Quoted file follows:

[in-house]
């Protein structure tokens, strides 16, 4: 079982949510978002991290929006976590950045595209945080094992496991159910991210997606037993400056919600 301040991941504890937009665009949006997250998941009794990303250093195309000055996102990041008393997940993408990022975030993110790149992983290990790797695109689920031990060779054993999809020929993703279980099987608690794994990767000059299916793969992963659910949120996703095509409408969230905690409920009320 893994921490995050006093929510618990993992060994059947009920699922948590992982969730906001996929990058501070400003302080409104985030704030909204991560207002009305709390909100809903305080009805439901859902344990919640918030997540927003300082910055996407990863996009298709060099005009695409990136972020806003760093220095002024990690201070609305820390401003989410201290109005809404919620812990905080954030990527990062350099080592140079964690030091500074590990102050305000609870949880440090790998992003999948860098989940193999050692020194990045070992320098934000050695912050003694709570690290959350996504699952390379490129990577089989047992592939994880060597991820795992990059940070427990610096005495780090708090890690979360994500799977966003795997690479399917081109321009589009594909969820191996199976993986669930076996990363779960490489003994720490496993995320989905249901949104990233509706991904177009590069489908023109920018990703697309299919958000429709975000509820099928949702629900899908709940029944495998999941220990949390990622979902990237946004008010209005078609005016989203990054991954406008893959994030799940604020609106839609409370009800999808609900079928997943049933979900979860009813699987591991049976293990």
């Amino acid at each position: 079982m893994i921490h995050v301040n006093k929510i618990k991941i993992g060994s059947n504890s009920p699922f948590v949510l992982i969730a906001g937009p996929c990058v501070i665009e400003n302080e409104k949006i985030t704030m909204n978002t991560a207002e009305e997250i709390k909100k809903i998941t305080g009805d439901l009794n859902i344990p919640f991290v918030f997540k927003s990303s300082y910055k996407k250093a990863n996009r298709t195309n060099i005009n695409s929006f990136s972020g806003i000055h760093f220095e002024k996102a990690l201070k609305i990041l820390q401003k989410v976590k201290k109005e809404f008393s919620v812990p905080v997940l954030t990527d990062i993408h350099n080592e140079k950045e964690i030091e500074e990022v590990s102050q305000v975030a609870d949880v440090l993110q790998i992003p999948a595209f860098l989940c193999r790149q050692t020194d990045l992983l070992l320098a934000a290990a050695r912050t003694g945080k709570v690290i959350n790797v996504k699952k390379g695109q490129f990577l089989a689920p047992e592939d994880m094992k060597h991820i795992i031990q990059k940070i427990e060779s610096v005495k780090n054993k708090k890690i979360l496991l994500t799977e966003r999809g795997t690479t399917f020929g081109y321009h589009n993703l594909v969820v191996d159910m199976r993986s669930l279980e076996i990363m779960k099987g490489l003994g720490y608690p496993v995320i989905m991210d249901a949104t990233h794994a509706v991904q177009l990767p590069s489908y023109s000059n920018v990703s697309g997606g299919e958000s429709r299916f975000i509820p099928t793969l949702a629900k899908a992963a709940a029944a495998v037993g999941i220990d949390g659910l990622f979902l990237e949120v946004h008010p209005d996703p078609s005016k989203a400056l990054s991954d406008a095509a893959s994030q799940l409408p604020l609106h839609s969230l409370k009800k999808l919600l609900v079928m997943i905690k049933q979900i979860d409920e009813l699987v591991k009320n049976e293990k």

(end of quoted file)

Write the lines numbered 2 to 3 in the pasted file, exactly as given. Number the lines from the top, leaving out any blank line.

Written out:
């Protein structure tokens, strides 16, 4: 079982949510978002991290929006976590950045595209945080094992496991159910991210997606037993400056919600 301040991941504890937009665009949006997250998941009794990303250093195309000055996102990041008393997940993408990022975030993110790149992983290990790797695109689920031990060779054993999809020929993703279980099987608690794994990767000059299916793969992963659910949120996703095509409408969230905690409920009320 893994921490995050006093929510618990993992060994059947009920699922948590992982969730906001996929990058501070400003302080409104985030704030909204991560207002009305709390909100809903305080009805439901859902344990919640918030997540927003300082910055996407990863996009298709060099005009695409990136972020806003760093220095002024990690201070609305820390401003989410201290109005809404919620812990905080954030990527990062350099080592140079964690030091500074590990102050305000609870949880440090790998992003999948860098989940193999050692020194990045070992320098934000050695912050003694709570690290959350996504699952390379490129990577089989047992592939994880060597991820795992990059940070427990610096005495780090708090890690979360994500799977966003795997690479399917081109321009589009594909969820191996199976993986669930076996990363779960490489003994720490496993995320989905249901949104990233509706991904177009590069489908023109920018990703697309299919958000429709975000509820099928949702629900899908709940029944495998999941220990949390990622979902990237946004008010209005078609005016989203990054991954406008893959994030799940604020609106839609409370009800999808609900079928997943049933979900979860009813699987591991049976293990």
């Amino acid at each position: 079982m893994i921490h995050v301040n006093k929510i618990k991941i993992g060994s059947n504890s009920p699922f948590v949510l992982i969730a906001g937009p996929c990058v501070i665009e400003n302080e409104k949006i985030t704030m909204n978002t991560a207002e009305e997250i709390k909100k809903i998941t305080g009805d439901l009794n859902i344990p919640f991290v918030f997540k927003s990303s300082y910055k996407k250093a990863n996009r298709t195309n060099i005009n695409s929006f990136s972020g806003i000055h760093f220095e002024k996102a990690l201070k609305i990041l820390q401003k989410v976590k201290k109005e809404f008393s919620v812990p905080v997940l954030t990527d990062i993408h350099n080592e140079k950045e964690i030091e500074e990022v590990s102050q305000v975030a609870d949880v440090l993110q790998i992003p999948a595209f860098l989940c193999r790149q050692t020194d990045l992983l070992l320098a934000a290990a050695r912050t003694g945080k709570v690290i959350n790797v996504k699952k390379g695109q490129f990577l089989a689920p047992e592939d994880m094992k060597h991820i795992i031990q990059k940070i427990e060779s610096v005495k780090n054993k708090k890690i979360l496991l994500t799977e966003r999809g795997t690479t399917f020929g081109y321009h589009n993703l594909v969820v191996d159910m199976r993986s669930l279980e076996i990363m779960k099987g490489l003994g720490y608690p496993v995320i989905m991210d249901a949104t990233h794994a509706v991904q177009l990767p590069s489908y023109s000059n920018v990703s697309g997606g299919e958000s429709r299916f975000i509820p099928t793969l949702a629900k899908a992963a709940a029944a495998v037993g999941i220990d949390g659910l990622f979902l990237e949120v946004h008010p209005d996703p078609s005016k989203a400056l990054s991954d406008a095509a893959s994030q799940l409408p604020l609106h839609s969230l409370k009800k999808l919600l609900v079928m997943i905690k049933q979900i979860d409920e009813l699987v591991k009320n049976e293990k």